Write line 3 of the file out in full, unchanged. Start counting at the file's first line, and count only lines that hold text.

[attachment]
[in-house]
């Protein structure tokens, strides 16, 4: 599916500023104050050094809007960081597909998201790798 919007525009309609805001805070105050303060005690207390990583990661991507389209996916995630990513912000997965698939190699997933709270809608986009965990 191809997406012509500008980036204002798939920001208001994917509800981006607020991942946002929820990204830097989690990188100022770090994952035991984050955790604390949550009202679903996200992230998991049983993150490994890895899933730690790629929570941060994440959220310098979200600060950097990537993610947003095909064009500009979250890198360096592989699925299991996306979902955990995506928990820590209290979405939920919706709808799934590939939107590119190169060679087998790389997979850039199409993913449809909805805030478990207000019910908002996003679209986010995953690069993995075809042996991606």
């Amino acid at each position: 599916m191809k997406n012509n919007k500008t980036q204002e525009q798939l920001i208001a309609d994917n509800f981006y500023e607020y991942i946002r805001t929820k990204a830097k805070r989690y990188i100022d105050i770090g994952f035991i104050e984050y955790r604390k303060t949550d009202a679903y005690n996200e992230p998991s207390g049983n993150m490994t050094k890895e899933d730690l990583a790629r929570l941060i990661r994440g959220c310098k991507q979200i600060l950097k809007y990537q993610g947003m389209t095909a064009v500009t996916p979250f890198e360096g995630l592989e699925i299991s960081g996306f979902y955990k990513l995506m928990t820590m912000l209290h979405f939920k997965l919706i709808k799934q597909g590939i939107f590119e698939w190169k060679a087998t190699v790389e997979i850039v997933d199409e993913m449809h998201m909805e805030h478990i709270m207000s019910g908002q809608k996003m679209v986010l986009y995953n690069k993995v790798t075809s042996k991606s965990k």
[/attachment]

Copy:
């Amino acid at each position: 599916m191809k997406n012509n919007k500008t980036q204002e525009q798939l920001i208001a309609d994917n509800f981006y500023e607020y991942i946002r805001t929820k990204a830097k805070r989690y990188i100022d105050i770090g994952f035991i104050e984050y955790r604390k303060t949550d009202a679903y005690n996200e992230p998991s207390g049983n993150m490994t050094k890895e899933d730690l990583a790629r929570l941060i990661r994440g959220c310098k991507q979200i600060l950097k809007y990537q993610g947003m389209t095909a064009v500009t996916p979250f890198e360096g995630l592989e699925i299991s960081g996306f979902y955990k990513l995506m928990t820590m912000l209290h979405f939920k997965l919706i709808k799934q597909g590939i939107f590119e698939w190169k060679a087998t190699v790389e997979i850039v997933d199409e993913m449809h998201m909805e805030h478990i709270m207000s019910g908002q809608k996003m679209v986010l986009y995953n690069k993995v790798t075809s042996k991606s965990k």